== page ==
Amul is an Indian company

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"Amul" is written in large letters on a purple background on the wide stone base between the everyday Pravin shop and the Schiwa temple on the outskirts of Anand in the heart of the West Indian Union state of Gujarat. "Real Milk - Real Ice Cream" can be read under the company logo. But ice cream sticks from the freezer are by no means the only Amul product that Pravin can offer. He takes out milk cartons and points to chocolate bars. The next shop with Amul advertising is only a stone's throw away and so it is in large parts of India up to the foothills of the Himalayas.

Amul - more precisely the National Diary Development Board (NDDB) - is by far the largest Indian milk producer. And that is by no means the only superlative with which the company can adorn itself. The national development company for the dairy industry is one of the largest cooperatives in the world and at the same time probably the world's largest development project. The entrance area to the Amul headquarters only 100 meters from Pravin's shop gives an idea of ​​something special. Behind the gate, which is guarded day and night by three security guards, the fountains of a fountain shoot into the sky, behind it architecturally diverse buildings amid well-tended lawns, tall bougainvilleas, plane trees and palm trees. In short, a wonderland in dusty India, which is now heavily plagued by drought.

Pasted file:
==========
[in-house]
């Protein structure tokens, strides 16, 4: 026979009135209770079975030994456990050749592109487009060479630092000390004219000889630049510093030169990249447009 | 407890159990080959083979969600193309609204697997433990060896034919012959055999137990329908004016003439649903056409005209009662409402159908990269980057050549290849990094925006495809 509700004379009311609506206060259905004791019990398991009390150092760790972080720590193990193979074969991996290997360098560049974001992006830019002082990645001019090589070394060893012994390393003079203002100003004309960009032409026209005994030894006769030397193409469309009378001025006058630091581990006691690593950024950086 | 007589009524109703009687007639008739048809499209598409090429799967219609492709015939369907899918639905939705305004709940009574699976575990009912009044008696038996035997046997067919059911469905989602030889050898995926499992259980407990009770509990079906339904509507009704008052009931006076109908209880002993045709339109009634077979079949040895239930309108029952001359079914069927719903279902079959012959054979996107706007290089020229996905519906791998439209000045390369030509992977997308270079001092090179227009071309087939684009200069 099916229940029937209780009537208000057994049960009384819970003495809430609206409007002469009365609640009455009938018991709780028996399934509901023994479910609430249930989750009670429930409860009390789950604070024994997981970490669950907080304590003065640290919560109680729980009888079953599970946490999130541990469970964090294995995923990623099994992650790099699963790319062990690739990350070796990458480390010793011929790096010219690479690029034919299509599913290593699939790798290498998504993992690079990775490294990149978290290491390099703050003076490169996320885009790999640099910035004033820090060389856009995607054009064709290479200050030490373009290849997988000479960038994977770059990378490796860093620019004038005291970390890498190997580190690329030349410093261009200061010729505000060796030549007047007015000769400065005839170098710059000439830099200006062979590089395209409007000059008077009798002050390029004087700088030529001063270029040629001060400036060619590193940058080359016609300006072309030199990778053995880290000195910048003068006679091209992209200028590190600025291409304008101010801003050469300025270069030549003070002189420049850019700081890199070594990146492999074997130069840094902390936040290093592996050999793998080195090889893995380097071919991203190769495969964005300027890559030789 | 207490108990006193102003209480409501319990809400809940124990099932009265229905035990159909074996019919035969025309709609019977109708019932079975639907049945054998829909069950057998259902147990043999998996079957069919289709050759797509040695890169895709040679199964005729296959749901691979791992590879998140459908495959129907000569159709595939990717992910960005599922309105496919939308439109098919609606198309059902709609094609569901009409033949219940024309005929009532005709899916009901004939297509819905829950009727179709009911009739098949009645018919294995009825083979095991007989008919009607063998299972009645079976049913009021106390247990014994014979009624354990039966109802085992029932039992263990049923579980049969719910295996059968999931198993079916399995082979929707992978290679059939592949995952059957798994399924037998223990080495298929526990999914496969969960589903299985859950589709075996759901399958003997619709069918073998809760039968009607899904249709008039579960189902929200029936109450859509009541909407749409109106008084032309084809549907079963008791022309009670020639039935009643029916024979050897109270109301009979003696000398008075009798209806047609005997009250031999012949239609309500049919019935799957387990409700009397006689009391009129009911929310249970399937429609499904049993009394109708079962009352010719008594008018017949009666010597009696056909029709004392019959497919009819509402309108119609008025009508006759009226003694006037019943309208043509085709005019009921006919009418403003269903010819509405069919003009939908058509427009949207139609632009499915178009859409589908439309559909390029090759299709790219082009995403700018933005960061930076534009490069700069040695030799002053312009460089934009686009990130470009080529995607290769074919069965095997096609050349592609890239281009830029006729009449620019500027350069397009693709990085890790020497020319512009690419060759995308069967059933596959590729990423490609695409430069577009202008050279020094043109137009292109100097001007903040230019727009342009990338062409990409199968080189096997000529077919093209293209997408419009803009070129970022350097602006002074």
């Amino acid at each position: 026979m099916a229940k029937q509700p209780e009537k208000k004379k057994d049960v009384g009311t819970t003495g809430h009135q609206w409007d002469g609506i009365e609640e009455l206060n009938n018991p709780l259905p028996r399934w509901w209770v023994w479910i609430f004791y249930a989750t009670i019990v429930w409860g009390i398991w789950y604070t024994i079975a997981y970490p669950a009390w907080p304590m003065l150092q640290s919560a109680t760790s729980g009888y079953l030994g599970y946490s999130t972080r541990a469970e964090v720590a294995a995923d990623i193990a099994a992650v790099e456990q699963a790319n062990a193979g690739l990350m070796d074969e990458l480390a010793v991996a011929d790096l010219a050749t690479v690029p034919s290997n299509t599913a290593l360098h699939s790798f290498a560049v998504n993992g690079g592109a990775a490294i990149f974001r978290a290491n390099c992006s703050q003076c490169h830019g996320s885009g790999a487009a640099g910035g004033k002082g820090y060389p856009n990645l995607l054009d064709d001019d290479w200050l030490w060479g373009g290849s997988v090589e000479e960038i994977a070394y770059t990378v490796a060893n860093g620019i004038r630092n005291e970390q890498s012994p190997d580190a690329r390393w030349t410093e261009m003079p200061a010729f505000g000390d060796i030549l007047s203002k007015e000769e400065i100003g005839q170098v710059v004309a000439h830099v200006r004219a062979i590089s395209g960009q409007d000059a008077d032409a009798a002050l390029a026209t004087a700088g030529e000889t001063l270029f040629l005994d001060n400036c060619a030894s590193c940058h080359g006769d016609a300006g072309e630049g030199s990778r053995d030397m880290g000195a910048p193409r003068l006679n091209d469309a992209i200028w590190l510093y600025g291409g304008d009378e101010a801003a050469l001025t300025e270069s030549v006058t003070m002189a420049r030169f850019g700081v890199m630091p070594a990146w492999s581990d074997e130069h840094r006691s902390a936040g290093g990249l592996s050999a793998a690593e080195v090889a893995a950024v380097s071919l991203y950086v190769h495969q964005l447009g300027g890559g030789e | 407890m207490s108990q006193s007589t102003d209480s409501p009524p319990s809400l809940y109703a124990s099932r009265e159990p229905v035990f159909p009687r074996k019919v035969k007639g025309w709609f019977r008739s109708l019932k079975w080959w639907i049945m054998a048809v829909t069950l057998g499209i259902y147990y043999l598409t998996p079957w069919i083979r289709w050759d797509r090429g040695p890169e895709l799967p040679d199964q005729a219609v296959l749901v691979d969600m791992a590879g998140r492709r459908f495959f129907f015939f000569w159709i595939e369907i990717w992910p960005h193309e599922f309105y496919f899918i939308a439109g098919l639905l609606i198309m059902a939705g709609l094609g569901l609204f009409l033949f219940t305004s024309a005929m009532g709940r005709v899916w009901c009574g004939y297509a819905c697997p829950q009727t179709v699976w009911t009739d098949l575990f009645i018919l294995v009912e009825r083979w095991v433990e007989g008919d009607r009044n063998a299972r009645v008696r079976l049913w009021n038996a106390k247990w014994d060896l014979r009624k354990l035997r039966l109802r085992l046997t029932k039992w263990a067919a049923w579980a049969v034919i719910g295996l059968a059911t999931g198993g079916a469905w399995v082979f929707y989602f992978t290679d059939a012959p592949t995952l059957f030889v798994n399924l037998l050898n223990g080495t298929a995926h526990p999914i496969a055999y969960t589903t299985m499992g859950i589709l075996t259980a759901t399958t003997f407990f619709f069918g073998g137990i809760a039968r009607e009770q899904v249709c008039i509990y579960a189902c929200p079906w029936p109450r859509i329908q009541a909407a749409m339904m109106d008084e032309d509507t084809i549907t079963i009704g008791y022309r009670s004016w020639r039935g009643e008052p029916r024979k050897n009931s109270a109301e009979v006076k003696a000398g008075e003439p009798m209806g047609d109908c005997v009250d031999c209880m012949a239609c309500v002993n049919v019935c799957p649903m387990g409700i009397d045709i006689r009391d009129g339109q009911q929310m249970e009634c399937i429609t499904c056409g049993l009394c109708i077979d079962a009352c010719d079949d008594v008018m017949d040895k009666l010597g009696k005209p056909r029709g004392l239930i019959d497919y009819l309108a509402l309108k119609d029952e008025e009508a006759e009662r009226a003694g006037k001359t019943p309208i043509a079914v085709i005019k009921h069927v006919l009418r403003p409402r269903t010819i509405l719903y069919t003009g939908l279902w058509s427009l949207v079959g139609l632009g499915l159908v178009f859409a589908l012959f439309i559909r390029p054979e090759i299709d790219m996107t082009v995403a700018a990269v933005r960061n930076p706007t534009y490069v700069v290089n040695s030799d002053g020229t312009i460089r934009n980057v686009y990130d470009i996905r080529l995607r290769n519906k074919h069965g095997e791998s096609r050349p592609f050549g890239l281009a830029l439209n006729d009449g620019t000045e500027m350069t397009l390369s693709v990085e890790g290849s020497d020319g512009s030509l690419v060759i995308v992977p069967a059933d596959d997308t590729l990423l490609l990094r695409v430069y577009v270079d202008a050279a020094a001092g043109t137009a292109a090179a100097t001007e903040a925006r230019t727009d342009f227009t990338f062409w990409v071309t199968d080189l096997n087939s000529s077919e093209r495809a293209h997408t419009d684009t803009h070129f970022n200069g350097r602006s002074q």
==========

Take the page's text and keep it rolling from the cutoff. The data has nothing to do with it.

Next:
Breakthrough with "Operation Flood"

The veterinarian Dr. Amrita Patel, who has been the head of the super-cooperative with 11 million members in 21 Indian Union states and no fewer than 170 dairies for several years, introduces us to the beginnings of the unparalleled company. Shortly before India's independence, she reports, milk producers formed two small cooperatives just a few kilometers away at the other end of Anand in order to avoid exploitation by middlemen and to market the milk themselves.

The project was sponsored by Sardar Patel, the leading congress politician from the area alongside Nehru and Gandhi from the founding time of the Indian Union - the "Iron Men" who, as the powerful interior minister, welded India together against the resistance of individual princes, is very close large memorial temple dedicated. In 1965, the then Prime Minister Lal Bahadur Shastri raised the "Anand Model" for India, for example, and promoted its spread across the country. The breakthrough came after 1970, when Anand, with the support of the EU and the World Bank, initiated "Operation Flood" - a flood of milk for India's large and small metropolises. When the operation was completed in 1996, the cooperative was the undisputed leader of domestic milk suppliers and India soon overtook the USA as the world's largest milk producer. Today, the South Asian country is number one with over 84 million tons per year. Over 17 million liters of milk are delivered to the Anander Cooperative's collection points every day, more than 13 million of which reach the market. The rest is processed into a respectable number of dairy products.